A long-awaited bill regulating foreign investment in Russia will set rules for 39 "strategic sectors" while giving the sercret service veto power over deals, Russian newspapers said Thursday.
The law, which has been delayed and revised repeatedly since President Vladimir Putin ordered its drafting in 2005, was submitted to the Russian parliament for approval on Tuesday.
The law restricts foreign ownership of 39 kinds of Russian enterprises to less than 50 percent, including in the fields of arms, aviation, space, and atomic energy, the ministry of industry and energy said in a statement.
The law does not cover investment in the oil and gas sectors, as a separate law regulating them is still being worked out.
A specially-formed government commisssion will have six months to approve or deny deals in the 39 sectors, while the FSB security service, formerly the KGB, "has received the right to veto deals," daily Kommersant wrote.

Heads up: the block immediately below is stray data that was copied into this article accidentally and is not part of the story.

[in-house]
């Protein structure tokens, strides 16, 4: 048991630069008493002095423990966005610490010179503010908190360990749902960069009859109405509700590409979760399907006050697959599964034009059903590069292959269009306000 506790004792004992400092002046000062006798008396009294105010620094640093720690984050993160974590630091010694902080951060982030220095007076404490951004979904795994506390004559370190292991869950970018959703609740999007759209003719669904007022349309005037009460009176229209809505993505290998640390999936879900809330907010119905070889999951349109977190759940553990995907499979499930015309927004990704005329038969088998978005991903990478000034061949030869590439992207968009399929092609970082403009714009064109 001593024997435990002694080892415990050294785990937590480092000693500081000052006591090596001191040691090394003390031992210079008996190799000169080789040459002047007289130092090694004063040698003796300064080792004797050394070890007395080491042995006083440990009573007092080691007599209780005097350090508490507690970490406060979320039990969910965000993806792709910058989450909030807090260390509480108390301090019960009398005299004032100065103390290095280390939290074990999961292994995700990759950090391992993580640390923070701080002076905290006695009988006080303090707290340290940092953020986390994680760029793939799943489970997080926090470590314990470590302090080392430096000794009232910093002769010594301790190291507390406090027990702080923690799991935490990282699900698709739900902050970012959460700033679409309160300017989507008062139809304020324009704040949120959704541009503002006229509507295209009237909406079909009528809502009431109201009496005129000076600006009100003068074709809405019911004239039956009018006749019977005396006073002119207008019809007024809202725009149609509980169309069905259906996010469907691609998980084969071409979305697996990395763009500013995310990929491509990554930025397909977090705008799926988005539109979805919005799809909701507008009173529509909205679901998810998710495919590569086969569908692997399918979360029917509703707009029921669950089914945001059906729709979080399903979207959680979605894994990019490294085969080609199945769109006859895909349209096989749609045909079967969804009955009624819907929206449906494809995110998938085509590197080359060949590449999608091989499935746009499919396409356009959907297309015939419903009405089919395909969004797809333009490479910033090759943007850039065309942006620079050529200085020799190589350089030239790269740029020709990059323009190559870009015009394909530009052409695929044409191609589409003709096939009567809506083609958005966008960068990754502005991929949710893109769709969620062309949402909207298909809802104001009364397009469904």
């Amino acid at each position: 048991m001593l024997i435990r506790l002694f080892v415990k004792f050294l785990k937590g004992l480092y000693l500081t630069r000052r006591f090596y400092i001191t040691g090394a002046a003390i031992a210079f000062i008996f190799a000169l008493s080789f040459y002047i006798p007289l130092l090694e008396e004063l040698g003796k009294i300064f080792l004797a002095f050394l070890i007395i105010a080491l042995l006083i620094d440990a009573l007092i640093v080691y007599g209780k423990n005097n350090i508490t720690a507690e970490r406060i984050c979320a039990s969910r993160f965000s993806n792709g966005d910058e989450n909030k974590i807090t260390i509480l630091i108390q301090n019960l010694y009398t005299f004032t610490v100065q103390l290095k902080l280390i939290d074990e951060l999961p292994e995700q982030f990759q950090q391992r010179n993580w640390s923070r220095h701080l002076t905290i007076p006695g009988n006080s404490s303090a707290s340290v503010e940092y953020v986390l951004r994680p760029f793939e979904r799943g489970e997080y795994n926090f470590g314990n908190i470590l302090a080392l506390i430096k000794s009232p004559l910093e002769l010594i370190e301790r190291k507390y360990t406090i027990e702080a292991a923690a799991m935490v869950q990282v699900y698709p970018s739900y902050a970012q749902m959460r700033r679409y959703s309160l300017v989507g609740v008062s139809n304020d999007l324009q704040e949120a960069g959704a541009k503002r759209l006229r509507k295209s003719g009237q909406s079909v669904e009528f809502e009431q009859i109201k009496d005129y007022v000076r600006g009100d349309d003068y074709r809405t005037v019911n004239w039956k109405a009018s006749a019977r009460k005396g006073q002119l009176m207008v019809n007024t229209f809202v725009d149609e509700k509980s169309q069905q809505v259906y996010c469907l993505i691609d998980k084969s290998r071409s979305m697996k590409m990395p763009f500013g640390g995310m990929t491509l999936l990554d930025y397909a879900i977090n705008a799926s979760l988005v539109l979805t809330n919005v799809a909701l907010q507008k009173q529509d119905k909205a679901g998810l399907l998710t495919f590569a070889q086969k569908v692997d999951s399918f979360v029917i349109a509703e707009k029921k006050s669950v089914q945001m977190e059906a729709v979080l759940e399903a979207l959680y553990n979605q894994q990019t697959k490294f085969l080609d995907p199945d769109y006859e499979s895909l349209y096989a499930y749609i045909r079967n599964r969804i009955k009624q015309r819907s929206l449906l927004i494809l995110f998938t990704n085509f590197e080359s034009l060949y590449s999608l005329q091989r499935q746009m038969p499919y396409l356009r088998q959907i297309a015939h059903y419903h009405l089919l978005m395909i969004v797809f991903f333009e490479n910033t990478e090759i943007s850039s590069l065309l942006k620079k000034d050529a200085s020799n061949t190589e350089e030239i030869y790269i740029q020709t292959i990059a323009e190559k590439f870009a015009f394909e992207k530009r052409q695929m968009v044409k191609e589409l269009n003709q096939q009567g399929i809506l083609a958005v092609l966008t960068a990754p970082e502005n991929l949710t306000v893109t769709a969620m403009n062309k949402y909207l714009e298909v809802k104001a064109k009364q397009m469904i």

US Under Secretary for the Economy, Reuben Jeffery III, said on Wednesday that the law would cover sectors "where Russia has unique strengths... and where it would benefit from foreign partnerships."
"We hope this law will be shaped to help keep the Russian economy open and competitive," he said during a Moscow visit, according to an official transcript of his speech.
"Formalizing the rules of the game, whatever they may be, can only be a positive process," business daily Vedomosti wrote Thursday in an editorial.
Vedomosti noted, however, that "the lack of a law did not stop the government from controlling all major foreign projects in Russia, and most likely, this informal practice will continue regardless of the law's existence."